When gasoline prices rise in the United States, Americans do many things to save fuel.
We drive less, buy smaller cars and share rides with our friends and neighbors.
In Europe, where gasoline is more than twice as expensive as it is in North America, drivers do all of the above and more.
For example, I saw drivers in Berlin shutting off their engines when they pulled up to a stop light. When I asked about it, Germans told me that some communities encourage drivers to switch off at stoplights by posting the message on roadside signs or by making radio announcements.
That may seem like a good idea, but depending on the vehicle and how long - or short - the wait is, they might be wasting fuel. Not to mention startling the guy in the car next to them, especially if the engine being started happens to be a diesel.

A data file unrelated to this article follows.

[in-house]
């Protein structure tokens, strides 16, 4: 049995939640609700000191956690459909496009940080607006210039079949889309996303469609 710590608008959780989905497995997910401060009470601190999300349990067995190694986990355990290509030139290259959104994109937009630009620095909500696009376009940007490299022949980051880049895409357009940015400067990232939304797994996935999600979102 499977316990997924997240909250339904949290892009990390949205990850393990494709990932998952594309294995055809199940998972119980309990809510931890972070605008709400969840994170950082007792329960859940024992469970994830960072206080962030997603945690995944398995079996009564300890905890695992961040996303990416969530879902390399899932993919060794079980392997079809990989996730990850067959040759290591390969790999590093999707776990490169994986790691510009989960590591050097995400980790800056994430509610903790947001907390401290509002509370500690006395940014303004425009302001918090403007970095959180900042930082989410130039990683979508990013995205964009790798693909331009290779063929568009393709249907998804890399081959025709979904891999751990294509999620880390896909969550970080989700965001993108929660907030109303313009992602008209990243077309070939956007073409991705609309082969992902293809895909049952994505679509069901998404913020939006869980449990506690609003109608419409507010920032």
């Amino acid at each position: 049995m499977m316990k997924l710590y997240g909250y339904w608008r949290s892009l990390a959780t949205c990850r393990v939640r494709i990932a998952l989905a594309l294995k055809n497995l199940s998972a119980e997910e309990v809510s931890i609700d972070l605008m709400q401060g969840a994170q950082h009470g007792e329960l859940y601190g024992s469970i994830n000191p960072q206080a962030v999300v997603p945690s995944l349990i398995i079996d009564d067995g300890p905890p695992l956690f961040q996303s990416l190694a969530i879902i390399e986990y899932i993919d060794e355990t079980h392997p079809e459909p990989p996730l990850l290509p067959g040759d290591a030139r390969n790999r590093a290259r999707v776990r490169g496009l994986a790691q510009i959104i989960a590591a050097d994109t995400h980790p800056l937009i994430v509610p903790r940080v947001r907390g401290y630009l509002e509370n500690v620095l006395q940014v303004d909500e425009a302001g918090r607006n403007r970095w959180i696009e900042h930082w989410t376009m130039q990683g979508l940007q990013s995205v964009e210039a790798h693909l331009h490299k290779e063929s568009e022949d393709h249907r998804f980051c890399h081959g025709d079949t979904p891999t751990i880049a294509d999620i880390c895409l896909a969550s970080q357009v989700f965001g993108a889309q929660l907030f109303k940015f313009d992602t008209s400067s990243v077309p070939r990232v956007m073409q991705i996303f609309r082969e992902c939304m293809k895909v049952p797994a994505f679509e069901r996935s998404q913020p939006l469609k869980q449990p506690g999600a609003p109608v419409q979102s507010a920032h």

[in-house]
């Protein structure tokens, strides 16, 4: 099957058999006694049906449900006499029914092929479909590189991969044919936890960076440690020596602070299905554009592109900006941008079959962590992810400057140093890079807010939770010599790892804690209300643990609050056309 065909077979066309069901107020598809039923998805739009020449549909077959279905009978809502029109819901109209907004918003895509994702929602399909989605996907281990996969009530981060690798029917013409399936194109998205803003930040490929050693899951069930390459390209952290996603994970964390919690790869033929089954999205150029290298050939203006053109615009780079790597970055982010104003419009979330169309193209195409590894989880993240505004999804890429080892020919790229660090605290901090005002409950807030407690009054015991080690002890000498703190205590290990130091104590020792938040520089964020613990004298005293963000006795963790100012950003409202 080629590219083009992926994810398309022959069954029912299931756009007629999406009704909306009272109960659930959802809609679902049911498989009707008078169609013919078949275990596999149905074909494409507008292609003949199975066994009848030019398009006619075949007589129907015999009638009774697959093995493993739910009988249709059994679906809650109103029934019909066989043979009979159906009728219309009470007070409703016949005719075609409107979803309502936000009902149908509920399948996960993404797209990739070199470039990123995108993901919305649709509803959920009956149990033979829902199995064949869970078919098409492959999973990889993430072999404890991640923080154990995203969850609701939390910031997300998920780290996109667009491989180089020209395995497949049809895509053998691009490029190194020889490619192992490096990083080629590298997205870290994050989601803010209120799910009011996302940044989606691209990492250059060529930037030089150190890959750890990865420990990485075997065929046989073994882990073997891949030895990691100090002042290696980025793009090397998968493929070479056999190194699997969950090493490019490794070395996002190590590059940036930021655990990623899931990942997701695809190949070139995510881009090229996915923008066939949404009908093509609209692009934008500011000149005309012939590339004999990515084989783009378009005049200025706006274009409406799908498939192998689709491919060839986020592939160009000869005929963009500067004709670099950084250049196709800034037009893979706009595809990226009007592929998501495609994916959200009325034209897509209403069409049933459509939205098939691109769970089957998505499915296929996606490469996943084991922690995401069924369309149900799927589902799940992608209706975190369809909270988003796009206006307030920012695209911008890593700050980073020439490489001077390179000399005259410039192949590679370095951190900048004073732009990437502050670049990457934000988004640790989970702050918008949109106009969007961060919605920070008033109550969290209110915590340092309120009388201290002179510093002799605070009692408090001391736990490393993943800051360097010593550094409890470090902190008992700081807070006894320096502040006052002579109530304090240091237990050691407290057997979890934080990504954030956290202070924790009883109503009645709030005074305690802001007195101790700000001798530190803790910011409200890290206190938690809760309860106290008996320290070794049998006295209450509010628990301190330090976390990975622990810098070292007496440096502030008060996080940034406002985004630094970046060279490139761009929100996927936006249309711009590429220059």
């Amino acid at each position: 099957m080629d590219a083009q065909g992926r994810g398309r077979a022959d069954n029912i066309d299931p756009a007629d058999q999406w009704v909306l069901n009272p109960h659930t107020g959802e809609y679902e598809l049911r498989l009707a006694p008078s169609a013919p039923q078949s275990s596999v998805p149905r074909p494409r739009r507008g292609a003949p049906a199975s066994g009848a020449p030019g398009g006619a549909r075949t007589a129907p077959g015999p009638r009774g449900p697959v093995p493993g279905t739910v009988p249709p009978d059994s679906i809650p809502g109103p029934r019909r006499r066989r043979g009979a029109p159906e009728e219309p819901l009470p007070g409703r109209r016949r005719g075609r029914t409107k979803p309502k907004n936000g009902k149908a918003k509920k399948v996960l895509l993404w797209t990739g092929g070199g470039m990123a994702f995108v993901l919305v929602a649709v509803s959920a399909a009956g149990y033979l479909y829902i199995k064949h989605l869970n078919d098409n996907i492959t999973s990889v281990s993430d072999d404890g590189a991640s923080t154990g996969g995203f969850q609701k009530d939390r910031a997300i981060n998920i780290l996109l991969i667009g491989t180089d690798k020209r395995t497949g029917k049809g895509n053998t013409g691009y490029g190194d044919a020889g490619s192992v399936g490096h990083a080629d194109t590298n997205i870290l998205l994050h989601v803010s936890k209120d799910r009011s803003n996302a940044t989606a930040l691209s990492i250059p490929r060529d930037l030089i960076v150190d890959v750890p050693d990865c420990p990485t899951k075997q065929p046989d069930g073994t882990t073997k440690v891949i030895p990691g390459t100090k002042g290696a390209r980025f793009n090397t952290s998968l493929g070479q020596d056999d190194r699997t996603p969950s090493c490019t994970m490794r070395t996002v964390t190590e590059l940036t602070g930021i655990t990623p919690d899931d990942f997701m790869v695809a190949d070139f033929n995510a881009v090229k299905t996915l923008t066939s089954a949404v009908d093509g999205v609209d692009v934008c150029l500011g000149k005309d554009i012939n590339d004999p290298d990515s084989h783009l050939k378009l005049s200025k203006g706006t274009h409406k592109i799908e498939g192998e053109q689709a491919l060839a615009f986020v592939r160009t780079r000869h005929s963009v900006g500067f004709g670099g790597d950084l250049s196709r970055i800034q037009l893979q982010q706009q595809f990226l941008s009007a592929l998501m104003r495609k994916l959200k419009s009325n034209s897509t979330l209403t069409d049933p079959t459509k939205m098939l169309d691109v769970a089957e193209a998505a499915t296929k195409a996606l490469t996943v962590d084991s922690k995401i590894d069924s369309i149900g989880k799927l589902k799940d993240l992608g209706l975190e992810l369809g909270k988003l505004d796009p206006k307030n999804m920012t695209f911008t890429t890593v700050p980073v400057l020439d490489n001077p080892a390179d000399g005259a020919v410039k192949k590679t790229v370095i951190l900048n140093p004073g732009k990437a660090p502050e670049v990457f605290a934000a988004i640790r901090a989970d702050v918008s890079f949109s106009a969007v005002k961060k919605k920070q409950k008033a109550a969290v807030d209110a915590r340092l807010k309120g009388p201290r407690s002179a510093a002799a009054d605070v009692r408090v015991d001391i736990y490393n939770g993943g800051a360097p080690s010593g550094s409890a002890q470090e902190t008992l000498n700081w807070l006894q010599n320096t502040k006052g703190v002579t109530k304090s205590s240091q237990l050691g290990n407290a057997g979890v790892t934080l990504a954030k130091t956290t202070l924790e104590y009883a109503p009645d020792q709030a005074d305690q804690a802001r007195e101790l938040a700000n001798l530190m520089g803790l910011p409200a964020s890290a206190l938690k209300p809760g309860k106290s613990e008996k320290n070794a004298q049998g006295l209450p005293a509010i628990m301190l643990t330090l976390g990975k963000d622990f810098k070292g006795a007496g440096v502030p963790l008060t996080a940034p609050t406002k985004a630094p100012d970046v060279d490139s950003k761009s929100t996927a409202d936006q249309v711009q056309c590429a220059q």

Switching off the engine to save fuel is the same principle used by a gasoline-electric hybrid, which shuts off the engine when it isn't needed, like at a stoplight, and switches to the electric motor.
That too can startle pedestrians and other drivers, but for an entirely different reason. Hybrids usually pull away from a stoplight in the silent electric mode before the gasoline engine kicks in.
But as gasoline prices rise, Americans will grow accustomed to the silence, just as Germans are getting used to the rattle of engine startups at traffic lights.
That mania to save even a few drops of gasoline shows why automakers and suppliers emphasized fuel-saving technology at the Frankfurt auto show.
And the way fuel prices and consumer sentiment is going, it's a safe bet we'll see more of the same at the North American International Auto Show in Detroit in January.
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